Zale found his life’s second calling by working with youth groups, a noble vocation that took him all the way to a meeting with President George H.W. Bush, who presented Zale with the highly regarded Presidential Citizenship Medal in 1990. In 1991 Zale was inducted into the International Boxing Hall of Fame. The remainder of his life was a blur of banquets and awards. But even Zale’s golden years were not without incident – after an altercation at the youth club where Tony worked, an unknown assailant attacked him with a baseball bat, leaving the old champ deaf in one ear. Much later in life, while Zale resided in a nursing home, he suffered another mysterious attack that left him badly bruised. How strange it must have been for the mighty Zale to be hammered down by these unknown enemies lurking in the shadows. He was even slugged once by an angry driver after a road accident. It was as if Tony’s toughness made him an inviting target, and people couldn’t stop getting their licks in.
The authors tell all this and more. Too much more, until the book grows long-winded and clumsy. There’s also a surplus of photographs, 400 when 50 would have been plenty. We see pictures of Zale at home, or sitting in a barber’s chair, or dancing with his second wife at a senior citizens polka party. The photographs are quaint, but did we really need a picture of Zale with John Ritter of ‘Three’s Company’? (I did, however, love the pic of Zale with former lightweight champ Lew Jenkins; Zale is grinning, but Jenkins has no life in his eyes, the fire inside long gone out. It’s chilling.)
There are some morsels of interest, though. I was fascinated to learn that the original Nutty Professor himself, Jerry Lewis, was intent on promoting a bout between Zale and Sugar Ray Robinson. The authors don’t go into why Lewis couldn’t make the bout, but there’s an on-going through-line in the book that Robinson avoided Zale. True, Robinson was often respectful of Zale, and the authors get a lot of mileage out of a quote where Robinson said he wanted no part of Zale's body punches. Still, I think Robinson was merely being magnanimous. Robinson found a way to beat everybody, and he would’ve beaten Zale, too.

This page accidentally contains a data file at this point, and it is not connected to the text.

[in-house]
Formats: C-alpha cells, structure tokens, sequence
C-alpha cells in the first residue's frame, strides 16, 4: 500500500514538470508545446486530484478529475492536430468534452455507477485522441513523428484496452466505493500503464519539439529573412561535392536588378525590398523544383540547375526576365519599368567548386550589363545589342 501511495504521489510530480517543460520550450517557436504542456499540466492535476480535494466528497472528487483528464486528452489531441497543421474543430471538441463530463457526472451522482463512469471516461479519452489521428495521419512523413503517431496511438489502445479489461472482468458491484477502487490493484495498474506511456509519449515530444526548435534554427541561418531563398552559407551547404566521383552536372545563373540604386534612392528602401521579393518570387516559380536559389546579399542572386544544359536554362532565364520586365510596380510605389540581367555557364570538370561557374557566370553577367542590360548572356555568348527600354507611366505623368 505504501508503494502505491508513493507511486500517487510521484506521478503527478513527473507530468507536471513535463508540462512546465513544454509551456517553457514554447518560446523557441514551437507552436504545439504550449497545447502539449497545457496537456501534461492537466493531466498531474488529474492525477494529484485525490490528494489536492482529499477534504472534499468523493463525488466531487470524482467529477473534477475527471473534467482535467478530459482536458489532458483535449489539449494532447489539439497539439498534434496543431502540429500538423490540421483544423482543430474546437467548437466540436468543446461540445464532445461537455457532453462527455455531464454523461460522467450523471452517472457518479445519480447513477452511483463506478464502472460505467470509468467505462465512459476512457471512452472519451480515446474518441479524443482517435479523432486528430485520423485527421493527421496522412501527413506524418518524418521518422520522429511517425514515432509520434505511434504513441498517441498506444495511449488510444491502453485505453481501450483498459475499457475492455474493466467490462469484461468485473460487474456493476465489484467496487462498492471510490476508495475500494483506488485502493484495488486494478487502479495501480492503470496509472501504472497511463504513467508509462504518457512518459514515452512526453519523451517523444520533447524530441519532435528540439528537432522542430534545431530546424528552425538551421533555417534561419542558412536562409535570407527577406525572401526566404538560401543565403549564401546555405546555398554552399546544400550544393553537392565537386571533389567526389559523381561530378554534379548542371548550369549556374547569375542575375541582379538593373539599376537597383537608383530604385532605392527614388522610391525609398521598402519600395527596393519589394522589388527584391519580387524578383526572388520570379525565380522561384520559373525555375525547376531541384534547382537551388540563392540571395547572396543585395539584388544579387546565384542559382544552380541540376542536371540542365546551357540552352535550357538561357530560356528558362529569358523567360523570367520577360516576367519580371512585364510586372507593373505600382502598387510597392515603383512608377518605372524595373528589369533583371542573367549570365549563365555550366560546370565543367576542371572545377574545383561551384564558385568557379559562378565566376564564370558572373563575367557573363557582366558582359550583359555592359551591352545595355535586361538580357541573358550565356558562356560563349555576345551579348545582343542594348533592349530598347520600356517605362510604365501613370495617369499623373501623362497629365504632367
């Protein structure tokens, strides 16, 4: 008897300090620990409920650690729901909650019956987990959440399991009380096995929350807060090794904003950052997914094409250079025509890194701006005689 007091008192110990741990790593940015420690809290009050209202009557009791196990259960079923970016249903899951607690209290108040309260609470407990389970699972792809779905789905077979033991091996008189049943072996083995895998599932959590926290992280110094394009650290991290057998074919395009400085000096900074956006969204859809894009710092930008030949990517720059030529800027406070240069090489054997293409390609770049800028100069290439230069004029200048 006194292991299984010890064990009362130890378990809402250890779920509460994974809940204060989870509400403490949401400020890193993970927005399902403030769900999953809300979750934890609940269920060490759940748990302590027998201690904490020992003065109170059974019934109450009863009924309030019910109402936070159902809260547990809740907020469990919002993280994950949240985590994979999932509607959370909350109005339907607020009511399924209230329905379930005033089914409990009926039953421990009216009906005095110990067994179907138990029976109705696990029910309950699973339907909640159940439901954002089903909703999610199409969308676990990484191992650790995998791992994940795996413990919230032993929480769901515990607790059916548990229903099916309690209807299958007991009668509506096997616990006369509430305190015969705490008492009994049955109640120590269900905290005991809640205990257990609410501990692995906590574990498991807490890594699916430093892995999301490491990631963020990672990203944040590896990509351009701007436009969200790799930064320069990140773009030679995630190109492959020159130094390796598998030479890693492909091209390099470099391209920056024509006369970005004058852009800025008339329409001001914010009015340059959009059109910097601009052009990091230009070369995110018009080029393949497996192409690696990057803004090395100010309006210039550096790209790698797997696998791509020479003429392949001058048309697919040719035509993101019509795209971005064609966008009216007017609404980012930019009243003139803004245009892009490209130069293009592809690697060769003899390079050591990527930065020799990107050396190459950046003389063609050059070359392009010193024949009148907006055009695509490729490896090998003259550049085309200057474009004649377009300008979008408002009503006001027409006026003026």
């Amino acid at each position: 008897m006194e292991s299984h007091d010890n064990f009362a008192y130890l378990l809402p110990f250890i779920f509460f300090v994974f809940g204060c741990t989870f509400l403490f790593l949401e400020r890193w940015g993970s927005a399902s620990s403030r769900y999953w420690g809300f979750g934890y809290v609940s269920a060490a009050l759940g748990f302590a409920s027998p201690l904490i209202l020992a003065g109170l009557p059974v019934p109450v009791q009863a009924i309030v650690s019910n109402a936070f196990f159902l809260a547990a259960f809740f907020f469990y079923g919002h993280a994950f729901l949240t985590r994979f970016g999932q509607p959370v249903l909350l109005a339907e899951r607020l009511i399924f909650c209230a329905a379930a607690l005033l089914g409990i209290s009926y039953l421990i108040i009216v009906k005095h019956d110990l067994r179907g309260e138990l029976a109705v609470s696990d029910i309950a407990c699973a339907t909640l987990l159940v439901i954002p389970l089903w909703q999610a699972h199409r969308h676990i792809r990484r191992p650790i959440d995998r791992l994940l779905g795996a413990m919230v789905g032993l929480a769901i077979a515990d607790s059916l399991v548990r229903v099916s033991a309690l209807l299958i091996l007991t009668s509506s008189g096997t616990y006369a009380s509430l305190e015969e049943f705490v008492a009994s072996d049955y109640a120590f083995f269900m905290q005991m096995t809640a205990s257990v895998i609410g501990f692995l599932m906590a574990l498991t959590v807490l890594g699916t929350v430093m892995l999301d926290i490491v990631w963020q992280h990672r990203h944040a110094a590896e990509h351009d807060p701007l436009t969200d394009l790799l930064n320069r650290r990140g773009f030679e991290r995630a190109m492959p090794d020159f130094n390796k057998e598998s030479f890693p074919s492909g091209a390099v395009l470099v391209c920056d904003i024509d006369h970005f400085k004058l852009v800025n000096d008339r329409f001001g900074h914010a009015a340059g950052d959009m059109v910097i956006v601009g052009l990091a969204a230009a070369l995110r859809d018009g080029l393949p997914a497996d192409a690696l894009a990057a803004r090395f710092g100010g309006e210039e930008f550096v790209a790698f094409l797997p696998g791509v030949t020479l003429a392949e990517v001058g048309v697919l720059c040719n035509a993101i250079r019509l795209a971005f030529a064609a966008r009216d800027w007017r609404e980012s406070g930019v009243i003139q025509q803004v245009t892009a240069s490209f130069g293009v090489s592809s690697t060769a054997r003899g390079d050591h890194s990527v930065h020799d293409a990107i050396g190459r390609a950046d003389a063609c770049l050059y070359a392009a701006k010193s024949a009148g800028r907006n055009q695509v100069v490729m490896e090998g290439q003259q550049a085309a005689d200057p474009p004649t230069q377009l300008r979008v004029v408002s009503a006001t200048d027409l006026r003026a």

It was also interesting to read that Zale had a handshake agreement with Rocky Marciano to open a training camp in Florida, only to see that idea crushed when Marciano was killed in a plane crash in 1969. What interested me about a Zale-Marciano gym was that several other people have told me the exact same story about Marciano wanting to go into business with them. I guess Marciano made promises to a lot of people shortly before his death. Zale was just one of many.
I remember seeing a TV clip where Zale and Graziano discussed their famous trilogy of bouts. Graziano did most of the talking. Zale didn’t say much. Perhaps Zale knew Graziano was the A-side of their pairing, and that even in retirement, Graziano was still the A-side. This isn’t a knock against a fighter who simply went about his business and won fights, but Zale was one of boxing’s quiet men. Yet, even if he didn’t capture the public’s imagination like a Dempsey or an Ali, or for that matter a Graziano, we can still enjoy learning about Zale, and we can marvel at his achievements, much like those embalmers in Indiana who couldn’t get over how good the old corpse looked.
That’s why Clay Moyle and Thad Zale’s nearly 500 page biography is worth owning, even if it is an overstuffed love fest.
Tony Zale, The Man of Steel, is available from Win By KO Publications; hardcover; $35.00)